Cystic fibrosis (CF), a disease characterized by altered salt and water movement across epithelial tissues, is caused by mutations within the cystic fibrosis transmembrane conductance regulator (CFTR). More than 1400 mutations have been identified in the CFTR, resulting in alterations to protein biosynthesis, trafficking, function, regulation and recycling. The loss of plasma membrane resident CFTR activity results in disease pathophysiology. The most common mutation, deletion of phenylalanine 508 (?F508) is associated with >90% of all CF patients. This mutant protein fails to adopt native conformation during biosynthesis, fails to traffic from the endoplasmic reticulum (ER) and is subsequently degraded by the ubiquitin-proteasome system. The ?F508 mutation, and a series of second-site suppressor mutations that partially rescue the ?F508 phenotype, are located within a globular, cytosolic domain. In vitro studies of this domain show that the ?F508 mutation alters local domain properties and suggest that these alterations may underlie the basic physical defects associated with CF. However, several critical questions remain unanswered. First, what physical properties of NBD1 are associated with the recognition and regulation of CFTR folding/misfolding in the cell? In vitro biophysical analyses show alterations in NBD properties as a result of the ?F508 mutation, though it is not know how these changes are manifest and recognized within the cellular environment. Second, how does post-translational ubiquitinylation of the NBD and CFTR protein regulate its processing and trafficking? Emerging data suggest that ubiquitin modification is dynamic and may play a key role in wildtype CFTR processing and ?F508 CFTR degradation. Understanding how dynamic ubiquitinylation modulates CFTR trafficking and recycling is critical to developing a complete model of CFTR regulation. Finally, what cellular systems regulate CFTR trafficking? Specific CFTR-quality control interactions regulate these post-translational modifications, ultimately regulating the biological fate of CFTR. Elucidation of these systems is fundamental to understanding the regulation of CFTR biosynthesis and trafficking. The long-term goals of this study are to elucidate how changes in protein folding are manifest within the cell and how these changes are recognized by cellular quality control systems.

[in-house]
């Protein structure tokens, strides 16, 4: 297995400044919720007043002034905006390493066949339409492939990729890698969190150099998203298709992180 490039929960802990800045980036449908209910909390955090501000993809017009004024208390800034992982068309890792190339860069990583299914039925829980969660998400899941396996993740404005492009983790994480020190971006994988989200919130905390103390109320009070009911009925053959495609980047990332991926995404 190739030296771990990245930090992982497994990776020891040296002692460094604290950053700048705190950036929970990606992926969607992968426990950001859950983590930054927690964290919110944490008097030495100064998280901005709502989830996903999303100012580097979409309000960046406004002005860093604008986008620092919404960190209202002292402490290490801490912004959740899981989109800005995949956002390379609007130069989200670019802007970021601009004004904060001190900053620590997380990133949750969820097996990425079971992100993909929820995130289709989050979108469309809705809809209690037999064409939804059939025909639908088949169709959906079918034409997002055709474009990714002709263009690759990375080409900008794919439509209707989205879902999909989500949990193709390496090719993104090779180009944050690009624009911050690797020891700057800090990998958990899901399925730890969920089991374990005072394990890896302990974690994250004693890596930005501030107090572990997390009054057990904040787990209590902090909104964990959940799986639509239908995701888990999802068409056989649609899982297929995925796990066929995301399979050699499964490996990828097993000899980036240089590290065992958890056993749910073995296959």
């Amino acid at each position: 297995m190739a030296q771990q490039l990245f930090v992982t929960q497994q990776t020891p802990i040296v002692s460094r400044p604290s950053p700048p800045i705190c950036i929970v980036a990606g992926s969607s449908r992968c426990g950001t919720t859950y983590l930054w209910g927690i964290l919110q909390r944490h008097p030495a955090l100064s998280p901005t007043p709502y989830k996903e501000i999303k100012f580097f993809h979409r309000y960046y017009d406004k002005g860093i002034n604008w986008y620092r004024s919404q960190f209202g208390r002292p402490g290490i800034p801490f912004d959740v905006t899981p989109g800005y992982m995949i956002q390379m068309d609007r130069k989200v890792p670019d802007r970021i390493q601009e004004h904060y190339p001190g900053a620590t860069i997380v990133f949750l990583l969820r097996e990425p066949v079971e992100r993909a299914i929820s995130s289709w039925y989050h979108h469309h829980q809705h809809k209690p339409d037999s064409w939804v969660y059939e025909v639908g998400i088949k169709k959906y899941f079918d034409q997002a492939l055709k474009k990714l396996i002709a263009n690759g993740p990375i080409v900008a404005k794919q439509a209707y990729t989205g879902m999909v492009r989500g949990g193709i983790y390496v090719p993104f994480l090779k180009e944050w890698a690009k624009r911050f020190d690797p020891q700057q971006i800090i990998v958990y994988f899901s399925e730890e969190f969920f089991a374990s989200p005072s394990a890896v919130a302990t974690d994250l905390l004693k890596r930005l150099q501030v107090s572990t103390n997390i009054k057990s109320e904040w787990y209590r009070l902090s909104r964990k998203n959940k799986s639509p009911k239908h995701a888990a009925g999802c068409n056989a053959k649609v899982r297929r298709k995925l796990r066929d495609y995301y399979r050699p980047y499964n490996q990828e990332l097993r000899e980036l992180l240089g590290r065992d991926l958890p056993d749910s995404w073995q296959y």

The specific aims of this project are to: (1) Characterize the role of altered NBD1 folding in the biosynthesis of CFTR. Using novel cell-based methods to assess changes in protein physical properties, we will elucidate changes in NBD domain folding and its regulation of CFTR trafficking. (2) Elucidate the role of de-ubiquitinylation by the ubiquitin protease USP8 during CFTR biogenesis. Preliminary work demonstrates that the USP8 protease regulates CFTR expression and early biosynthetic events. Using cell biological, in vitro biochemical and mutagenic approaches, we will establish the role(s) of USP8 in regulating CFTR biogenesis. (3) Characterize the roles of the E6-AP ubiquitin ligase in the regulation of CFTR processing and trafficking. Preliminary studies demonstrate that the E6-AP ubiquitin ligase regulates CFTR expression in a structure-dependent manner. Using in vitro and cell biological approaches, we will evaluate the role of E6-AP in regulating CFTR biogenesis and expression. These studies will provide novel insight into the structures of CFTR that are recognized by cellular systems and the systems that regulate CFTR maturation. Further, these studies will explore the role of dynamic, reversible ubiquitinylation of CFTR during its regulated biosynthesis. Characterization of these structures and cellular systems, provide fundamental information on protein biosynthesis and its regulation by cellular systems. Finally, characterization of these cellular systems and their interactions with CFTR provides critical information for the development of therapeutic strategies to modulate the processes altered by disease-associated mutations.
ABC transporters play a key role in human disease by contributing to disease pathophysiology when mutated and by contributing to virulence of opportunistic pathogens. Understanding the biosynthetic and functional regulation of these proteins will contribute to our understanding of how these proteins directly and indirectly impact human disease.
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